Messages can be stored into an archive, you can also set outgoing messages to move automatically into Saved Messages folder if you want to.

The built-in e-mail client functions with typical mail accounts (max. 2) based on POP3/SMTP protocols. The phone can receive and send mail through a GPRS connection, but it doesn't support attachments (except jpg). Messages bigger than 10kb will be automatically denied.

Settings. Basic settings. Everything is simple here, you have a security level setup, ability to choose one of five available themes for display, define backlight's working cycle (up to 1 minute), setup screensaver etc.

All audio settings are located here as well: volume setup, vibrating alert, mixed mode. And last, but not the least - five settings for equalizer which are used when talking on the phone. They were possible with the help of ARM codecs. The only problem is that this feature must be supported by your operator. I've tried changing the settings, but everything remained the same because my operator didn’t support this feature at this time.

Philips 530 supports profiles, but all of them except one are locked and can only be used the way they are pre-installed, no settings can be changed. Only the custom profile can be changed according to your needs so it turns out that the phone has only one true profile.

Multimedia. Several functions are located in this menu, here is a short description of each.

Picture Album. A list of pictures in the phone, and there are quite a lot pictures pre-installed. Most of them are pictures of animals and children. All pictures are stored in jpg format which is supported by the phone. You can see all pictures or choose one for background. One of the most interesting features is that you can easily create screensavers, using only one or a number of pictures. You can also see icons that are used for EMS messages.

Sound Album. Well, as in the previous case the title speaks for itself, here you can find melodies and records made with the voice memo feature, both can be used as ringtones or reminders.

Voice memo. You can store sound records made with this dictaphone feature, which can also be enabled during a conversation (records both parts) and in stand-by mode. The length of the record depends on the current available memory.

Memory Counter. Displays free/allocated memory stats of the phone, which is very useful because it shows how many percent is used by every application. Besides, you can also pick a specific application and see how much records and memory it uses. This handset has 1978 Kb for memory, with about 450 Kb already used by java and files.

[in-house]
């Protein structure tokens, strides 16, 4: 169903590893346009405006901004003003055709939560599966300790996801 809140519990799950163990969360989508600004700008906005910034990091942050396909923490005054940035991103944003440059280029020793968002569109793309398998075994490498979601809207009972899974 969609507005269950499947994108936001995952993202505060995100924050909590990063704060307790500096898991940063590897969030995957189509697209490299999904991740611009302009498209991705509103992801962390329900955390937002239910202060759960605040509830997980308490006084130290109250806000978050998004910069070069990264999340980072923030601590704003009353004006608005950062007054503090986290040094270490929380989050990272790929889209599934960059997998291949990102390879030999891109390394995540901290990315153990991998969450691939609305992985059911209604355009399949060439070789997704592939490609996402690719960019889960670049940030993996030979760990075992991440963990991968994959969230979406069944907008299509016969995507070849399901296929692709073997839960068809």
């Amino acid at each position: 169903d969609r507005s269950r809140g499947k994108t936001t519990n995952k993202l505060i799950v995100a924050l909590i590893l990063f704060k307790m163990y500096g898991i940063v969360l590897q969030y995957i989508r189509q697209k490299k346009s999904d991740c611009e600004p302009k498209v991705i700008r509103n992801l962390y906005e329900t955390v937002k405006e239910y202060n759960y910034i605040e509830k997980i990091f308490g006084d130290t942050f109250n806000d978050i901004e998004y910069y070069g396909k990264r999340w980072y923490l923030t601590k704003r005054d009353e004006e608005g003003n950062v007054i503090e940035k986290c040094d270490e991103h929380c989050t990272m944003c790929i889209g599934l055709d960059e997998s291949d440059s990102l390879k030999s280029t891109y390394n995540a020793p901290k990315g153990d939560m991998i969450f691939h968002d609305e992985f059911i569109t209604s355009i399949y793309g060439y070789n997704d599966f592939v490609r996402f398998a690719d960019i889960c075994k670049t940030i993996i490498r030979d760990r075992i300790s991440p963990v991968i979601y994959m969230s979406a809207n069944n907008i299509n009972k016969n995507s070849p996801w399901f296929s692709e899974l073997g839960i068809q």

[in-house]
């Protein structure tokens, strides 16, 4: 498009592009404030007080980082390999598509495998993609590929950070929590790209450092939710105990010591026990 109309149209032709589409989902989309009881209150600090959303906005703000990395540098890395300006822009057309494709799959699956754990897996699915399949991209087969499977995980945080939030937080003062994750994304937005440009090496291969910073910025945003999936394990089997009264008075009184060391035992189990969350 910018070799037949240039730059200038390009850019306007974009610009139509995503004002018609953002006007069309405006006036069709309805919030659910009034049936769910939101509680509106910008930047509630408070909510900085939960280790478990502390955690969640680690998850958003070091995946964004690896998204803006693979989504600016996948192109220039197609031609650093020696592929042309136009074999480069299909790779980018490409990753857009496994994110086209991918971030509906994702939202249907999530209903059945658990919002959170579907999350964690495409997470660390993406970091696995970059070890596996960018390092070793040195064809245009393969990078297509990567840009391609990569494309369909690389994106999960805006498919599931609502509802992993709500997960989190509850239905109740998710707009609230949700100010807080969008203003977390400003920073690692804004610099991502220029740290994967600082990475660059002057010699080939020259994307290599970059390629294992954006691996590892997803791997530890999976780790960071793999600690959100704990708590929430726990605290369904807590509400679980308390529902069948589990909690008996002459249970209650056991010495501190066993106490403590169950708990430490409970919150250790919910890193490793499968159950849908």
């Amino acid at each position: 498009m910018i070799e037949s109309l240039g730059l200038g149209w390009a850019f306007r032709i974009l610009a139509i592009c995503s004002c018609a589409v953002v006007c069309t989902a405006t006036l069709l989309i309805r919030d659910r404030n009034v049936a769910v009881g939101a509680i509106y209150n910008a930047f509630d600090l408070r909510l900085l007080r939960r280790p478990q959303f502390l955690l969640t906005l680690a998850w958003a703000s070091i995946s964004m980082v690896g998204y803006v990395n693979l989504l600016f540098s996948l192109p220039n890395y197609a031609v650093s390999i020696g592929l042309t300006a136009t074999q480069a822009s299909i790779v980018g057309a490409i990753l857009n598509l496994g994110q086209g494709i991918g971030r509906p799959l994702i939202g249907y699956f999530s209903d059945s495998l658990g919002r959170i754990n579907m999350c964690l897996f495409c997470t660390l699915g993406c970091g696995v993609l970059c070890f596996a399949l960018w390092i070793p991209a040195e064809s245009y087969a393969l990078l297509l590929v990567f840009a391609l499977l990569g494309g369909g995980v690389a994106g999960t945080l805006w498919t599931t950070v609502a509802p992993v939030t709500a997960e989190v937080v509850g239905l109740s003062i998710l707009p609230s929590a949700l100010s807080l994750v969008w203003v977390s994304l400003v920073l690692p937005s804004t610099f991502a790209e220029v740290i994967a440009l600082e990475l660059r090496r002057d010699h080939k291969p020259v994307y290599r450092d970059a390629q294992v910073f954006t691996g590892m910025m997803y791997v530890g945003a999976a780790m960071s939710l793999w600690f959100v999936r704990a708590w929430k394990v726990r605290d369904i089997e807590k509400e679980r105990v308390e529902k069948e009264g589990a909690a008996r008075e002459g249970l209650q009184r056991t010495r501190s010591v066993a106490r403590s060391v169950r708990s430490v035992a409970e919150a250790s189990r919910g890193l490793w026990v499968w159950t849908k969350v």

BeDJ. The last item in the menu is the music editor - BeDJ. Philips makes a great stake on this one while promoting the 530 series. You can mix different tracks in existing melodies and choose various tones for them as well. It's a nice thing for entertainment, especially if you are interested in musical experiments.

Игры и приложения. Various useful functions are located here, an alarm clock for example. Recurrence can be set as well, including an "only during weekdays" option.

The calculator has basic functions, nothing extraordinary.

The brick game (Arkanoid-type) is quite simple and is the only one in the phone.

The phone doesnt' support Java, just In-Fusio gaming platform. It allows to download new games in the handset (not in Russia). The operator should support this service, otherwise it will not work.

The phone has FM Radio, 20 stations can be stored. Differences from Philips 630 are minimal. The radio is good on the whole, though sometimes you may experience problem with the signal's quality.

Organiser. As the title so cunningly may reveal - this menu item stands for the Organiser. You can see a Calendar (for a week or a month). While looking at the month mode in the Calendar some events arranged are marked out. And when you are looking in week mode you can see special icon near every day that has an event planned. There are three types of events: meeting, relaxation and business. For every record a date of beginning and end can be set. They can also be set at several intervals (a day, a week, a month and a year), you can also set a reminder-time to start warning you about the event. There is also a function that allows you to delete all old events at once, which I find very useful. On the whole - the Organiser works fine, nothing special though. The memory of Phonebook and Organiser are combined and shared dynamically. A little surprise: you can record 300 Phonebook entries only if there are no entries stored in the Organiser.

Call list. List of calls, it's common, meaning that the last 30 missed, dialed and received calls are listed in this menu. You can look up the date and time of each call. They can be seen if you press the joystick up once. The numbers can be used the same way as in the Phonebook (messages, details etc.).

Operator Services. The WAP browser can be accessed from here. Nothing special, the phone has GPRS (4+2) and it works fine.


Philips 530 is a typical phone from Philips. No big changes from Philips Fisio 825 which dissapoints a little. The main difference should have became the screen, but for now we can't say that. The display is not the best in it's segment. This is the best screen among other Philips mobiles, but it's not competitive with other brands, like Samsung. This model leaves us with double feelings, it's peculiar.

Philips plans to start selling 530 from the end of November. It will cost around 200-220$. Since there are a lot of other models in this market's segment that have better functionality - we can't expect 530 to be a successful model. Of course, like every other phone, it will find it's customer, but the sales will not be very big. If only it costed around 165-175 dollars and had built-in or external camera, things would have turned out in a different way.

Examples of ringing tones (240 Kb, mp3)

Eldar Murtazin (eldar@mobile-review.com)
Translated by Alexander "Lexx" Zavoloka (Lexx@i-5.delfi.lv);
Text editor: Tommy Kellerman (Tommy.Kellerman@kama.se)

Published — 26 November 2003

Have something to add?! Write us... eldar@mobile-review.com